K.pneumoniae isolates were inoculated onto Columbia blood agar (Oxoid, Cambridge, UK) containing 5% sheep blood and incubated 18–24 h at 35°C. Several uniform colonies from fresh plates were re-suspended into 300 μl of distilled water. After addition of 900 μl ethanol, the extraction tube was centrifuged at 12,000 × g for 2 min, the supernatant was then discarded. The bacterial pellet was re-suspended in 50 μl 70% formic acid. Before centrifuging again, 50 μl acetonitrile was added. After 2 min centrifugation at 12,000 × g, 1 μl of supernatant was spotted onto the ground steel target and dried at room temperature. One microliter of alpha-cyano-4-hydroxycinnamic acid (CHCA) was overlaid and dried again.
MALDI-TOF MS Analysis
MALDI-TOF MS analysis was performed on a Bruker MicroFlex LT mass spectrometer (Bruker Daltonics). Spectra were acquired according to the manufacturer's recommendations, mass range was from 2000 to 20,000 Da and the laser intensity was kept constant. Mass spectra were analyzed by the Biotyper 3.0 software and library (version 3.0, Bruker Daltonics). Identification score criteria used followed those recommended by the manufacturer: a score of >2.000 indicated species-level identification, a score of 1.700–1.999 indicated identification to the genus level, and a score of < 1.700 was interpreted as inconclusive.
The ClinProTools software (v3.0; Bruker Daltonics) was used for peak analysis. Models were generated using all four available algorithms, genetic algorithm (GA), support vector machine (SVM), supervised neural network (SNN), and quick classifier (QC), followed by comparison to each other. For each model, the recognition capability and cross validation were calculated to demonstrate the sensitivity and specificity of the model, statistical analysis were obtained by the most reliable algorithm model. The receiver operating characteristic (ROC) curves for each of the peaks of interest were obtained from the ClinProTools software. The area under curve (AUC) was used to evaluate the performance of each algorithm.
Bacterial Isolates Used in This Study
Forty K1hvKP strains were identified from 438 clinical non-repeated K. pneumoniae strains isolated from patients in Zhejiang Provincial hospital. Twenty-three out of the 40 K1 hvKP and 20 non-K1 isolates were randomly chosen for the development of MALDI-TOF MS method. The rest of 17 K1 isolates along with another 20 non-K1 isolates were used to evaluate the differentiation power of the MALDI-TOF MS method.
Molecular Features of K1 and Non-K1 Strains
All 40 K1 hvKP contained K1 capsular gene and at least magA and Aerobactin genes. MLST analysis identified four STs including ST23, ST520, ST700, and ST1552 with ST23 the most dominant one (20 ST23 out of a total of 23K1 hvKP). In addition to magA and Aerobactin genes, all ST23 K1 hvKP also contained wcaG and rmpA; one ST700 contained wcaG (Table 2). Within the 20 ST23 K1 hvKP strains, only two (21 and 23) were shown to be identical by PFGE analysis (Figure 1). In contrast, the non-K1 strains are found to exhibit a wide range of genetic diversity with 14 different STs being identified in the 20 non-K1 K. pneumoniae. None of the non-K1 K. pneumoniae harbored any of the four genetic markers suggesting they are not hvKP strains (Table 2). Notably, STs in K1 hvKP and non-K1 K. pneumoniae were different suggesting the close association of STs to K1 hvKP in particular ST23.
Table 2. Prevalence of ST types and known virulence genes in K1 hvKP and non-K1 K. pneumoniae strains.
Figure 1. Magnified dendrogram (representation of hierarchical cluster analysis) of 23 K1hvKP isolates.
Data Analysis by MALDI-TOF MS
Of the 43 K. pneumoniae modeling isolates analyzed, all (100%) were identified correctly as K. pneumoniae by MALDI-TOF MS. The models generated using four standard algorithms, GA, SVM, SNN, and QC, for comparing K1 with non-K1 isolates, were shown in Table 3. The use of the QC standard algorithm resulted in the lowest scores, whereas GA standard algorithm exhibited the highest specificity (recognition capability at 100%) when compared to the SVM standard algorithm (recognition capability at 97.83%). Yet SVM gave the highest sensitivity at 83.45% among four models, which is higher than the rate of 73.87% for GA. However, the specificity of SVM is slightly lower than GA being at 97.83%. Overall, SVM and SNN were the most reliable model for differentiating between K1 from classic or non-K1 isolates. The study showed that peaks or integration regions chosen for differentiation of K1 K. pneumoniae status by all four of the models were similar. The important peaks identified by the SVM model for K1 were 14, 31, 33, and 34. The peak statistics for these peaks are shown in Table 4.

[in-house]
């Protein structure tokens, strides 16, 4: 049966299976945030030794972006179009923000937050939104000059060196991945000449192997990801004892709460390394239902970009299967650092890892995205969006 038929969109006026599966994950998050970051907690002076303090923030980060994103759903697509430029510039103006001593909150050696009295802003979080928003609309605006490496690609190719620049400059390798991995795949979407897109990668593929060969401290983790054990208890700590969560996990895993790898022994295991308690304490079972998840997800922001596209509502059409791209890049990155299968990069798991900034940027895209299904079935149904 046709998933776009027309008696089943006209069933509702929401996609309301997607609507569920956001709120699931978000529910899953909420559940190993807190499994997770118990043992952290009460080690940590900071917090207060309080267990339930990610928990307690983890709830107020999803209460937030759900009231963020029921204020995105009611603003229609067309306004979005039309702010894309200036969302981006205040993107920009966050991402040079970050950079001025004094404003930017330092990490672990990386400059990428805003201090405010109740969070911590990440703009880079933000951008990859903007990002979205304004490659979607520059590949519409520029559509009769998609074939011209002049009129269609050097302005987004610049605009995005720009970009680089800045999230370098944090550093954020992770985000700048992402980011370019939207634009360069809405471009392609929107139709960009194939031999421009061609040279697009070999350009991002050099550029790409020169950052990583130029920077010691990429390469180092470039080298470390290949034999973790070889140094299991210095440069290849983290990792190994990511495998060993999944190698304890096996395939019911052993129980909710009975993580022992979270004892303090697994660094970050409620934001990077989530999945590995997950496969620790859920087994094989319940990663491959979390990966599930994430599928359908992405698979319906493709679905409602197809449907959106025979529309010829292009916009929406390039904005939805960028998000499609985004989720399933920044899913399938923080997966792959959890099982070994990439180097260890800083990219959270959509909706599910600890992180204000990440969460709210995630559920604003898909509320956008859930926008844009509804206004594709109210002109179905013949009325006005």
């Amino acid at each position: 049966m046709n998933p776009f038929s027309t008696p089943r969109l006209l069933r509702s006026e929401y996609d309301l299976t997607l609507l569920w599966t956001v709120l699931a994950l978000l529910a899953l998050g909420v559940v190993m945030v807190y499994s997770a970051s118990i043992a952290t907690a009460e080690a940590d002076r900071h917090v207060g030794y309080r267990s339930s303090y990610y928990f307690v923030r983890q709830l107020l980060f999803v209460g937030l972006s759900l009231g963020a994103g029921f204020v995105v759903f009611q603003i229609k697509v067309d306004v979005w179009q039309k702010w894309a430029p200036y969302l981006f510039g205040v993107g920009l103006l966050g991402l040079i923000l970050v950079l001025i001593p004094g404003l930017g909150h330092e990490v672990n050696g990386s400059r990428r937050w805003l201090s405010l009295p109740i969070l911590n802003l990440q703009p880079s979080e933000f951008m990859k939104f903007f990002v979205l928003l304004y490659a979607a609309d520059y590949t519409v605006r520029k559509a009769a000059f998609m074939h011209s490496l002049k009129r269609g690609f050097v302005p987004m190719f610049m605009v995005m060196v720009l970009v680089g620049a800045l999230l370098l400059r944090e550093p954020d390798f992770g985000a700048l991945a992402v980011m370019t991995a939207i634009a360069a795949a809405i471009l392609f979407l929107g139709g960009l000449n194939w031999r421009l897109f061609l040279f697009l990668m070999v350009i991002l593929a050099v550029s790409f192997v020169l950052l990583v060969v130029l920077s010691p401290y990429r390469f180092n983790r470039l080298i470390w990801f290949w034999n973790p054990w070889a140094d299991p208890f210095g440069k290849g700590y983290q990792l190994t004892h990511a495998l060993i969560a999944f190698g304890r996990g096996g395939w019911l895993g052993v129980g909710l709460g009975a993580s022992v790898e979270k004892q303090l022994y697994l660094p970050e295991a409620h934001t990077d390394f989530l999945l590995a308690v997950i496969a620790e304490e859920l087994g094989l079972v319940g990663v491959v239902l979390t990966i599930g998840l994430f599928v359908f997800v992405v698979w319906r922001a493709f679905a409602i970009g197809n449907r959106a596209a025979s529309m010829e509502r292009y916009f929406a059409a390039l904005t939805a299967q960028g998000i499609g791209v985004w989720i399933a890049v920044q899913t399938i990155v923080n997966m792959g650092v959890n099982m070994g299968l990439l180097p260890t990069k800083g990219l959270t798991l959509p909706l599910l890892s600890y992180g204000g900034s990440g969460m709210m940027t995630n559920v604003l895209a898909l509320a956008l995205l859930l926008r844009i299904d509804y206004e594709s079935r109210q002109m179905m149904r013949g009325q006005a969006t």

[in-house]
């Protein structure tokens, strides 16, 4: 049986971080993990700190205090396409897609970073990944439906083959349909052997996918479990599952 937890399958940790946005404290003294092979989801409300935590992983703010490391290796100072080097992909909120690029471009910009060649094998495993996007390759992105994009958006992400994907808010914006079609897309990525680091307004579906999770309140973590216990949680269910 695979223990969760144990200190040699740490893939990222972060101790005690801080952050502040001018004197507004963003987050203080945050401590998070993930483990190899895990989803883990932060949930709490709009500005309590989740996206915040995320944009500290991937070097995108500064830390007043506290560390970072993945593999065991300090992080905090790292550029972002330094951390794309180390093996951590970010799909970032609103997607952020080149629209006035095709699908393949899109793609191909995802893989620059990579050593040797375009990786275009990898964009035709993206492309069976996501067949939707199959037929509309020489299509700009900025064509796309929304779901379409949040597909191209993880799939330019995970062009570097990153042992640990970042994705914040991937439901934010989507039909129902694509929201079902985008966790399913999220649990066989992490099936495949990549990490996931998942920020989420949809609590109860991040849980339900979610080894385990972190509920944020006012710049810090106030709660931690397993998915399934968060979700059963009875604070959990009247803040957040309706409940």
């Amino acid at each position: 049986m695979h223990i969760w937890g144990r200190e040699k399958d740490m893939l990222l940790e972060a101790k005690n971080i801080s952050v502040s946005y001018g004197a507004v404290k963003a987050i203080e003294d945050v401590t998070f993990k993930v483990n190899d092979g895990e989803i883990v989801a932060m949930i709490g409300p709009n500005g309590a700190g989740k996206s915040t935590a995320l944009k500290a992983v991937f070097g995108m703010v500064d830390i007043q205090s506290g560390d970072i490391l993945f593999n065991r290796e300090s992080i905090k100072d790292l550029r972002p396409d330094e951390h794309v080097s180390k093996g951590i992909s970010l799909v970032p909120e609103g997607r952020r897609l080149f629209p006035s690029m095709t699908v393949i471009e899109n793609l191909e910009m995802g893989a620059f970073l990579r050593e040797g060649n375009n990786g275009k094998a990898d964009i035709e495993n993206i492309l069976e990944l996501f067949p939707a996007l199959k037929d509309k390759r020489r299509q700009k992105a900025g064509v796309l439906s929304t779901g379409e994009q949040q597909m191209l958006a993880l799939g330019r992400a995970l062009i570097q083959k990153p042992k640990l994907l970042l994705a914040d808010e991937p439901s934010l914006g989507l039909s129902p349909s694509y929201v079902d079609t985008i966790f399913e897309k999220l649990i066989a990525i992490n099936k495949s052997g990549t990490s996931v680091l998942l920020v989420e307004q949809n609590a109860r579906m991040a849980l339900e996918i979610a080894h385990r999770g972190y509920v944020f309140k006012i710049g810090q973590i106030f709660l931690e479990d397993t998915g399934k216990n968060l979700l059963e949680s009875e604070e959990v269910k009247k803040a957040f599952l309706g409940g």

Table 3. Specificity and sensitivity of different algorithms models for differentiation between K1 and non-K1 K. pneumoniae isolates.
Table 4. ClinProTools peak statistics for the four peaks of interest in both K1 hvKP and non-K1 K. pneumoniae*.
The low P-values for the Anderson-Darling test (PAD) are evidence of the abnormal distribution of the data obtained. Therefore, the P-value of the PWKW (P-value from combined Wilcoxon rank-sum test and Kruskal-Wallis test) is preferred over the PTTA (p-value of t-test) (as this is preferable for normally distributed data). The low P-values obtained from PWKW (all were < 0.05) indicated that the observed intensity differences of the individual peaks are highly statistically significant (i.e., the lower the P-value is, the higher the chance that a respective peak signal is suited to differentiate between the two classes) (Table 4).
The receiver operating characteristic (ROC) curves for each of the peaks of interest generated by the SVM model were also obtained from the ClinProTools software. The area under curve (AUC) can reflect the confidence level of each peak in identifying the sensitivity and specificity of virulent strains and non-K1 strains group, with an AUC of 0.5 representing purely random chance and an AUC of 1 indicating a perfect test (100% sensitivity and specificity; Table 4). All characteristic peaks used for distinguishing virulent from non-K1 strains were >0.8, confirming that these peaks can be used to differentiate K1 from non-K1 K. pneumoniae isolates with high accuracy. To demonstrate the differences visually, four representative peaks are shown in Figure 2, in which the spectra of the K1 and non-K1 K. pneumoniae isolates were distinguishable.